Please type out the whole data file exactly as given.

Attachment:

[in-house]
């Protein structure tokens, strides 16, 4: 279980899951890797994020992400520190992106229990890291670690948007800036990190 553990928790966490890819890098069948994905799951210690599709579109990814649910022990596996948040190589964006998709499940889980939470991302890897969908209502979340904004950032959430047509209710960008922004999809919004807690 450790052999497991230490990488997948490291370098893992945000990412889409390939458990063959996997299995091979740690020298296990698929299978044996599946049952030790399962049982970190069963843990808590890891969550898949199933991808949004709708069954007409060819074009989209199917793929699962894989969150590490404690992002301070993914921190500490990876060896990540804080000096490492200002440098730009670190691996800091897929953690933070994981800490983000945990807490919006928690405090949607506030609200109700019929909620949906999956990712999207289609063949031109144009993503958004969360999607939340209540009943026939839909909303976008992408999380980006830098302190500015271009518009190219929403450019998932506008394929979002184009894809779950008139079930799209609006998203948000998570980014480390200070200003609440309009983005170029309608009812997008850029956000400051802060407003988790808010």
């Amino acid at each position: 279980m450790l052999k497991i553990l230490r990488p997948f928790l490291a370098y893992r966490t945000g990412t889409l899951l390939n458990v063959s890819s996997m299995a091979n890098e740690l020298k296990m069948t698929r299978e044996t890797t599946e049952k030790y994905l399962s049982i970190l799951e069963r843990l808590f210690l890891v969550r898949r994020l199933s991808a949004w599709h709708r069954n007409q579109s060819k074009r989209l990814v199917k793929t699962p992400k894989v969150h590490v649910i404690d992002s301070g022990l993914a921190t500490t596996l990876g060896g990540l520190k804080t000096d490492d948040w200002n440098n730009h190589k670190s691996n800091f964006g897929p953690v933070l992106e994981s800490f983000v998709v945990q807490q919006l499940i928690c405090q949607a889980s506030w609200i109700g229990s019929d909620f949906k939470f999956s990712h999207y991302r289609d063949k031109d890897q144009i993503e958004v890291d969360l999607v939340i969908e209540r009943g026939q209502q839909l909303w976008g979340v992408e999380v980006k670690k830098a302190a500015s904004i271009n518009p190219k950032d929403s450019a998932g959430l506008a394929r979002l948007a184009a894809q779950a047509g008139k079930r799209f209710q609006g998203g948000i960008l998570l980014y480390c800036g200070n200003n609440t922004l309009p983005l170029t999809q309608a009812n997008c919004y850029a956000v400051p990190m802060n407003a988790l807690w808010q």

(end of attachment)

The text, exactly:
[in-house]
């Protein structure tokens, strides 16, 4: 279980899951890797994020992400520190992106229990890291670690948007800036990190 553990928790966490890819890098069948994905799951210690599709579109990814649910022990596996948040190589964006998709499940889980939470991302890897969908209502979340904004950032959430047509209710960008922004999809919004807690 450790052999497991230490990488997948490291370098893992945000990412889409390939458990063959996997299995091979740690020298296990698929299978044996599946049952030790399962049982970190069963843990808590890891969550898949199933991808949004709708069954007409060819074009989209199917793929699962894989969150590490404690992002301070993914921190500490990876060896990540804080000096490492200002440098730009670190691996800091897929953690933070994981800490983000945990807490919006928690405090949607506030609200109700019929909620949906999956990712999207289609063949031109144009993503958004969360999607939340209540009943026939839909909303976008992408999380980006830098302190500015271009518009190219929403450019998932506008394929979002184009894809779950008139079930799209609006998203948000998570980014480390200070200003609440309009983005170029309608009812997008850029956000400051802060407003988790808010």
């Amino acid at each position: 279980m450790l052999k497991i553990l230490r990488p997948f928790l490291a370098y893992r966490t945000g990412t889409l899951l390939n458990v063959s890819s996997m299995a091979n890098e740690l020298k296990m069948t698929r299978e044996t890797t599946e049952k030790y994905l399962s049982i970190l799951e069963r843990l808590f210690l890891v969550r898949r994020l199933s991808a949004w599709h709708r069954n007409q579109s060819k074009r989209l990814v199917k793929t699962p992400k894989v969150h590490v649910i404690d992002s301070g022990l993914a921190t500490t596996l990876g060896g990540l520190k804080t000096d490492d948040w200002n440098n730009h190589k670190s691996n800091f964006g897929p953690v933070l992106e994981s800490f983000v998709v945990q807490q919006l499940i928690c405090q949607a889980s506030w609200i109700g229990s019929d909620f949906k939470f999956s990712h999207y991302r289609d063949k031109d890897q144009i993503e958004v890291d969360l999607v939340i969908e209540r009943g026939q209502q839909l909303w976008g979340v992408e999380v980006k670690k830098a302190a500015s904004i271009n518009p190219k950032d929403s450019a998932g959430l506008a394929r979002l948007a184009a894809q779950a047509g008139k079930r799209f209710q609006g998203g948000i960008l998570l980014y480390c800036g200070n200003n609440t922004l309009p983005l170029t999809q309608a009812n997008c919004y850029a956000v400051p990190m802060n407003a988790l807690w808010q």